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Open Mic: Five Quick Questions to Find Out if You Are Playing a Sport

Vincent RobletoCorrespondent IJuly 2, 2008

Webster's Dictionary calls a sport 'a source of diversion'.  By that definition, you are already a world-class sportsman in the sport of lap-based web browsing.

Want to know when else you are playing a sport? Take the test.

1. Competition. Am I competing with someone? Jogging isn't a sport. Running the 100-dash versus Ben Johnson pumped up full of starting fluid is a sport.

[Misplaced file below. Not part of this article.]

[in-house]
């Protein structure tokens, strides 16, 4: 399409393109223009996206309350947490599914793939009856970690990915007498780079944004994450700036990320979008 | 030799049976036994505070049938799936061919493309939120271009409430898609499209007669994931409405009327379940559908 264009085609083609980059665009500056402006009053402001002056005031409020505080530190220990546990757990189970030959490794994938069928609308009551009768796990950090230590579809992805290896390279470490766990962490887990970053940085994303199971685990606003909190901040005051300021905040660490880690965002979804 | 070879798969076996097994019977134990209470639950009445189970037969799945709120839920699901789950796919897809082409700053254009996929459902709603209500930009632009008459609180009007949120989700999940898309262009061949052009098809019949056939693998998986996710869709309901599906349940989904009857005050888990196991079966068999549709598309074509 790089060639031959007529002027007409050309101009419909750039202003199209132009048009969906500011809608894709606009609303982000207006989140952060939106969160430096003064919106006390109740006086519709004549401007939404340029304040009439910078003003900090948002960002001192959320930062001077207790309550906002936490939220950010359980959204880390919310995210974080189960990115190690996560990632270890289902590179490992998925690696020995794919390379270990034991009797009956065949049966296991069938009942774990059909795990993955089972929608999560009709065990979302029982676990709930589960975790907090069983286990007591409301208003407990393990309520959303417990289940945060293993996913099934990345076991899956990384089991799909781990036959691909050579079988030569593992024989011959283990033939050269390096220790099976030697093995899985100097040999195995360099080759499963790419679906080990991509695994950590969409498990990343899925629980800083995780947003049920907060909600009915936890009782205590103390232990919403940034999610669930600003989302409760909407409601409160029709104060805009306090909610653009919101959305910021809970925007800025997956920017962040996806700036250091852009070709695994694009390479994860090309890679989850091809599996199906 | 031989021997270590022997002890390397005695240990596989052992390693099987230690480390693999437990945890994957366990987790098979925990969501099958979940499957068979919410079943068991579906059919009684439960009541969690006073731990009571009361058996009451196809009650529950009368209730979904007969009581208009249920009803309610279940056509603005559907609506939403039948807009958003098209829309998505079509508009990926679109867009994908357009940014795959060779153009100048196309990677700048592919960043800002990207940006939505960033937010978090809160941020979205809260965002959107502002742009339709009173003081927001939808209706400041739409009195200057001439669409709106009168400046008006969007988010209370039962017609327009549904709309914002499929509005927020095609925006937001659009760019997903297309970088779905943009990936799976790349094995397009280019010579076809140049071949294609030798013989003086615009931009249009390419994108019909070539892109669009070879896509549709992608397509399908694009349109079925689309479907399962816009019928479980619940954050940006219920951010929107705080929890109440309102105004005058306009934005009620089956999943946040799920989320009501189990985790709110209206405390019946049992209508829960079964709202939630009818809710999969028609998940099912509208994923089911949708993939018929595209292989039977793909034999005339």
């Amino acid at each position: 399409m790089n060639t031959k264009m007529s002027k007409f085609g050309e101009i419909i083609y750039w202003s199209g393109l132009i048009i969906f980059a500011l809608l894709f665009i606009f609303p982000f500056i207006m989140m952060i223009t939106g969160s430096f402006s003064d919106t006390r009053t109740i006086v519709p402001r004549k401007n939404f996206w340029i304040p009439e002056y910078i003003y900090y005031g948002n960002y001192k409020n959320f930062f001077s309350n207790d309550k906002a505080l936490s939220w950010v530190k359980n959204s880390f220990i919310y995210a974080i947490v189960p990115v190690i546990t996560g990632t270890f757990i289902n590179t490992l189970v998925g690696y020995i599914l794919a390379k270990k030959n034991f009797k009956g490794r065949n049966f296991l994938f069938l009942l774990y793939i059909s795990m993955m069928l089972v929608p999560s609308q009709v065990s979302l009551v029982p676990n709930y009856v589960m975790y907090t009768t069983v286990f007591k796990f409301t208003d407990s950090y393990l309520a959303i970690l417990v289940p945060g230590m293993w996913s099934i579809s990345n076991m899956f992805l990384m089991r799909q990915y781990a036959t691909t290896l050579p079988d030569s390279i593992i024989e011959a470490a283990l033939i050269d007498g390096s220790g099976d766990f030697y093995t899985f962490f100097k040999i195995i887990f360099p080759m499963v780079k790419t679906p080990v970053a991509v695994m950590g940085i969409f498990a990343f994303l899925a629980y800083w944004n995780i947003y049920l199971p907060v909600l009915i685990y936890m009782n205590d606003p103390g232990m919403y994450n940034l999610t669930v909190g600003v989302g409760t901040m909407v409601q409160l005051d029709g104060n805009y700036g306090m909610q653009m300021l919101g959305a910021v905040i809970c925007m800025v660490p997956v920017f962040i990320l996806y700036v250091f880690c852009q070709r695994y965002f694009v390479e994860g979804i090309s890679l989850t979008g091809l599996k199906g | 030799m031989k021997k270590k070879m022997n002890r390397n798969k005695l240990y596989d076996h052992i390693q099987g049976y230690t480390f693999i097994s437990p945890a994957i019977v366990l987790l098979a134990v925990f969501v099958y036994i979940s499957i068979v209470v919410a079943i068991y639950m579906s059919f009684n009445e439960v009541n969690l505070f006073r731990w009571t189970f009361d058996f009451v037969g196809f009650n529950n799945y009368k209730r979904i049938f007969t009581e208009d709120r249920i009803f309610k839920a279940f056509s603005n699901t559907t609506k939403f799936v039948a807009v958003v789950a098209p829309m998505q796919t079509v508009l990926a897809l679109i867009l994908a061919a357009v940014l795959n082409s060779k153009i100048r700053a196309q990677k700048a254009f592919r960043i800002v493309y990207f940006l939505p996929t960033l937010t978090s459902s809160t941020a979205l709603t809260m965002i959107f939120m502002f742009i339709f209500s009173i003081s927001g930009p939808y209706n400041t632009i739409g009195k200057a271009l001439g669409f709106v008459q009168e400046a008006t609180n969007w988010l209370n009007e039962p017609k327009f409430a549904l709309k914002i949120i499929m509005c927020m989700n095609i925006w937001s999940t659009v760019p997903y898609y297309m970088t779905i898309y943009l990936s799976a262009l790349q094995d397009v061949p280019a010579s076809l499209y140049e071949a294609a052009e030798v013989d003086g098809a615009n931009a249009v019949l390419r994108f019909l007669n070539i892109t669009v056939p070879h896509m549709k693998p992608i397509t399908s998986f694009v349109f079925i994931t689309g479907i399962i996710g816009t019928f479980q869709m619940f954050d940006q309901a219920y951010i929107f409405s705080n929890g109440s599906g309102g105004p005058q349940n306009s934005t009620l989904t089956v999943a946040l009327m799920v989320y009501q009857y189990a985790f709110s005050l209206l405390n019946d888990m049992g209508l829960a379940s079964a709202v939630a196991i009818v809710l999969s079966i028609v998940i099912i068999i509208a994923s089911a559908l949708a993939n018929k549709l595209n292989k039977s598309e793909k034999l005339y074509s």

2. Physical exertion. Have I broken a sweat? If you sweat all the time, you're probably not playing a sport.

3. Risk of injury. Will I be able to explain a compound fracture by simply stating the name of this activity?

4. Presence of fans. Is anyone watching the competition?  Not watching your legs cheerleaders, watching the competition.

5. Equipment simplicity. Could the equipment in this sport be reproduced with Bronze Age technology? Hint: If your equipment is breathing it isn't a sport.

Now you know. Sorry to those NASCAR and Texas Hold 'Em fans who thought they were watching sports. Remember, if it's televised during the World Series or the Super Bowl, it's not a sport.

 

 

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